This is the first in a three-part series on phase alignment. Additional segments of the series are available here.
FFT based field measurement systems have made it possible for us to do phase alignment at fixed installations as well as at live events, where every venue demands a different approach.
This is particularly important these days, since mid-high boxes are often flown and subwoofers remain on the ground, meaning that phase differences at the listener location can be very significant.
Given the interest in the subject, and the remarkable improvement it can bring to a system, it seems like a good idea to write an article that describes the measurement process step by step. Before doing that, however, let’s go over the concept of phase.
Polarity and Phase
Polarity only has two discreet values: positive and negative. Polarity does not change with frequency, and may be accidentally inverted when the speaker cables are connected the wrong way, or when a signal cable is repaired and pins 2 and 3 get inverted, or when one of the bands has its polarity changed on the signal processor by mistake.
Other times polarity is purposely reversed, such as when a passive crossover filter is used.
Phase may have any value in degrees: values are continuous. To find out what the phase response is for a given speaker, we need to measure it.
Throughout this article we’ll see measurements performed using SATLive. Phase curves are shown on the bottom part of the image, while the magnitude frequency response will be at the top of the image. Figure 1 one shows a typical subwoofer phase response in blue, with polarity reversal in green. A 180º shift can be clearly observed at all frequencies.
Figure 1: Comparison of two phase curves, one with opposite polarity.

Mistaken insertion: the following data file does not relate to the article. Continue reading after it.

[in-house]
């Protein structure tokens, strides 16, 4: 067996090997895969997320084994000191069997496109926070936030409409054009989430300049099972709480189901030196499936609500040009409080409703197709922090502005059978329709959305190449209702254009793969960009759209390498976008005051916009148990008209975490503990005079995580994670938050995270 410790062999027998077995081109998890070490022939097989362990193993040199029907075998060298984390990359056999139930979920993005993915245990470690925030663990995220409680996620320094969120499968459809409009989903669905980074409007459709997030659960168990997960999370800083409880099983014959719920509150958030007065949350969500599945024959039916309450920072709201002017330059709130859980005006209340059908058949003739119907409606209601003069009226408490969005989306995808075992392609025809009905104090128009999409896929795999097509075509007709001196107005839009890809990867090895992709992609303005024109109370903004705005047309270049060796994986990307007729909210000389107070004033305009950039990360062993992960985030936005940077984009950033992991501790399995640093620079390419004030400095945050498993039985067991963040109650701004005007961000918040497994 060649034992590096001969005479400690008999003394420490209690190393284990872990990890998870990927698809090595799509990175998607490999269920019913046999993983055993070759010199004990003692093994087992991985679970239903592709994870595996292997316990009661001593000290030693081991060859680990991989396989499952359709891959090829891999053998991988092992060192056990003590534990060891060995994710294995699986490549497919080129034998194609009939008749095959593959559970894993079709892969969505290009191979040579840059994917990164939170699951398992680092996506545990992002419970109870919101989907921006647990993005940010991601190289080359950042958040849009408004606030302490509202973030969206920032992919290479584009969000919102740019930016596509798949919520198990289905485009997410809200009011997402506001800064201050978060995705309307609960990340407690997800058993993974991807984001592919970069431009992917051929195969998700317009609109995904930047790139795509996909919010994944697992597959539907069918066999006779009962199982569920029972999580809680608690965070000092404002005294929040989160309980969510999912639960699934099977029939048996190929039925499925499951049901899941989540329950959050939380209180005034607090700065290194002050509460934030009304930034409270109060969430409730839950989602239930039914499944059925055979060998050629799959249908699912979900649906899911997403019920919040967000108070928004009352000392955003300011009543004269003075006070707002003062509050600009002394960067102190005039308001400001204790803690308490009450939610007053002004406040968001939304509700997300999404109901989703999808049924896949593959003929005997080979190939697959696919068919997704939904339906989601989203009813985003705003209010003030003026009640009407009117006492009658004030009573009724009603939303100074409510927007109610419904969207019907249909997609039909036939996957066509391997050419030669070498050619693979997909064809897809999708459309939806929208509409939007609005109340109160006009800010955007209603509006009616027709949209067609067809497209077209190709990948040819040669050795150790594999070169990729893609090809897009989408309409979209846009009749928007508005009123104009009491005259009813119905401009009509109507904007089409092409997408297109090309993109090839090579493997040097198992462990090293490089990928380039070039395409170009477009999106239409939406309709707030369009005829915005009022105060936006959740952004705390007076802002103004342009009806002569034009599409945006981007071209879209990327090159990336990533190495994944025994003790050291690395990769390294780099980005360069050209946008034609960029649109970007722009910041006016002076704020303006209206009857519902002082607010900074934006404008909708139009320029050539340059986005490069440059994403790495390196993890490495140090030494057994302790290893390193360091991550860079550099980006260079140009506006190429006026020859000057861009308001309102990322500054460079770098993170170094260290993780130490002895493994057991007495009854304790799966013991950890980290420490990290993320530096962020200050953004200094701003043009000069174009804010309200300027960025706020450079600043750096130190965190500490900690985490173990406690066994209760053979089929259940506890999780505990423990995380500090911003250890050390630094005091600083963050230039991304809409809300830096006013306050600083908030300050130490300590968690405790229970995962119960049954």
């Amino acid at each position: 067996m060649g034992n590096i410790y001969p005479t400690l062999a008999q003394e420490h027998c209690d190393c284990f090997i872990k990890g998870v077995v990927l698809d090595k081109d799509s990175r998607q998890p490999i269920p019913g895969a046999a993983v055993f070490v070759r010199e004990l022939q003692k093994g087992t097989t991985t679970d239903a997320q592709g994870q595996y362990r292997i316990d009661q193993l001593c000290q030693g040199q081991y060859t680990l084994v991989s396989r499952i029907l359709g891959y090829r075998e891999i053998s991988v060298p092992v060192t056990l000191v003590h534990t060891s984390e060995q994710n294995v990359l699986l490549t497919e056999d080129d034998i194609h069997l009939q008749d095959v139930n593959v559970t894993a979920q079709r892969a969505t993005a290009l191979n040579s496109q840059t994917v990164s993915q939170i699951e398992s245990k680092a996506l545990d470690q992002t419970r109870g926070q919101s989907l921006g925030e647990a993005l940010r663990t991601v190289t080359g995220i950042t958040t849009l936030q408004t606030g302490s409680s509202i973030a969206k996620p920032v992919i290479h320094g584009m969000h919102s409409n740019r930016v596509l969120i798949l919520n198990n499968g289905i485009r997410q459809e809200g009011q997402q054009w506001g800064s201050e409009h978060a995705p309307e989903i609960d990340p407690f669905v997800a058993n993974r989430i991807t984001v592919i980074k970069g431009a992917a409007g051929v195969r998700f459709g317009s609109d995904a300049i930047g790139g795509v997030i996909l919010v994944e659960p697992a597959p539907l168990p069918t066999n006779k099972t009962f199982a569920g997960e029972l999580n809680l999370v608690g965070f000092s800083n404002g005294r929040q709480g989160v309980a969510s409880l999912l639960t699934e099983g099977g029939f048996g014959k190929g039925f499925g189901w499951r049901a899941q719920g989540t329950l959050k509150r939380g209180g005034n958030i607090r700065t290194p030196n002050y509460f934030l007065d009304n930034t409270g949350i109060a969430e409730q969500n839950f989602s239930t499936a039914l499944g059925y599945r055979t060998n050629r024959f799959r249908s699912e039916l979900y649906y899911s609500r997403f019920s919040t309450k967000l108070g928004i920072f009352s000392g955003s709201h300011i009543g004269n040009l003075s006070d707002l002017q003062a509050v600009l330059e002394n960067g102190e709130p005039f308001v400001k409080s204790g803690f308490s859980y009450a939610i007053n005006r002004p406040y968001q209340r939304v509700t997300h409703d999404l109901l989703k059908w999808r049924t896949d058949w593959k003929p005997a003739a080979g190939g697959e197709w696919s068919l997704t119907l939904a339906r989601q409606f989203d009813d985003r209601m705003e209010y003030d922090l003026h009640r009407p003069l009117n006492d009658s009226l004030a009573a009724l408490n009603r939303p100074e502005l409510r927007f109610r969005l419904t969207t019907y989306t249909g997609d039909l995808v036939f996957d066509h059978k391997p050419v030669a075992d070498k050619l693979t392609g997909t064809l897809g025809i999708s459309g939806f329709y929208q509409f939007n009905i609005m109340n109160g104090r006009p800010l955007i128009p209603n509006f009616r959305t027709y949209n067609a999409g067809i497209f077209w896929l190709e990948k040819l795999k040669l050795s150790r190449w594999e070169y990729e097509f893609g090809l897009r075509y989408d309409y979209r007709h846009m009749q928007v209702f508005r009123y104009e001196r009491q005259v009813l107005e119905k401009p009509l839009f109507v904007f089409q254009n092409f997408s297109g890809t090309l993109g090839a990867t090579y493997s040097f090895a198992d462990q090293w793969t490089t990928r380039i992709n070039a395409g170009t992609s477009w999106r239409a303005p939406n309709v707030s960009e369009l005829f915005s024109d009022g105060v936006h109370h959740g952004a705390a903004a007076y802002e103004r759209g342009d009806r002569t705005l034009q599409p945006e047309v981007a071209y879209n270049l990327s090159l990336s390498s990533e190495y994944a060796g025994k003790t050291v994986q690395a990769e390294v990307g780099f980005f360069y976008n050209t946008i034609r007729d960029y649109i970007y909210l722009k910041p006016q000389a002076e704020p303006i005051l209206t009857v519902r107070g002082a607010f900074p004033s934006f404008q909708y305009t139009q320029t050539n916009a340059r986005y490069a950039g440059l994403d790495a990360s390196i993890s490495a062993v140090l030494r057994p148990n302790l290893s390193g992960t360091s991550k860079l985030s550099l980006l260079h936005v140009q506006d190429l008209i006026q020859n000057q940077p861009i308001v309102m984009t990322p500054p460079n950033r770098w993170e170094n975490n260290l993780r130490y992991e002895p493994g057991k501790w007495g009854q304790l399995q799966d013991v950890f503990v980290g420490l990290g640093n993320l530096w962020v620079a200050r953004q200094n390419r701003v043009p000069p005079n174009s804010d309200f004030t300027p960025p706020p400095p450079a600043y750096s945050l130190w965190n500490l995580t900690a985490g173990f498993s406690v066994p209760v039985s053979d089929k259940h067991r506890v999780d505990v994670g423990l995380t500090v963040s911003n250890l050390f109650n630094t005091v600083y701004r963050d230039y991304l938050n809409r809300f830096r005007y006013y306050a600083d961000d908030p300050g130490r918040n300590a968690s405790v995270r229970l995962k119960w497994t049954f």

Running a phase measurement on our systems, and storing it for reference, can be useful for checking for correct polarity after maintenance.
Since we are only looking for a comparison, any measurement position that can be repeated easily would suffice.
For instance, the microphone can be placed directly in front of the speaker, in its centre, very close to the grille. This provides an easily repeatable measurement position and a clean measurement with no contamination from the environment.
What makes phase vary?
a) Any variation on a system’s magnitude frequency response will have an effect on the phase response.
For instance, the phase curve changes when equalization is added. Figure 2 shows the result of adding a bell-type filter centered at 5.04 Khz, with a width of 0.42 Oct and +10dB gain, to the high frequency band on a processor. Phase rises just before the centre frequency and falls just after it.
Figure 2: The green trace shows the effect of a bell-type filter on the phase response.
Since equalization affects the phase response, outputs should never be EQed once phase alignment has been done, especially around crossover frequencies.
Otherwise we would modify the phase of the output being equalized, hence affecting the relationship between phase responses, which is what we are trying to adjust for when adding delays.
EQing the input (on the processor itself or on a graphic equalizer or the mixing desk) will not affect phase alignment, since it happens before the crossover.
b) Adding delay to a band, or physically displacing it backwards (such as moving a subwoofer away from the measurement microphone) will have the same effect on the phase response.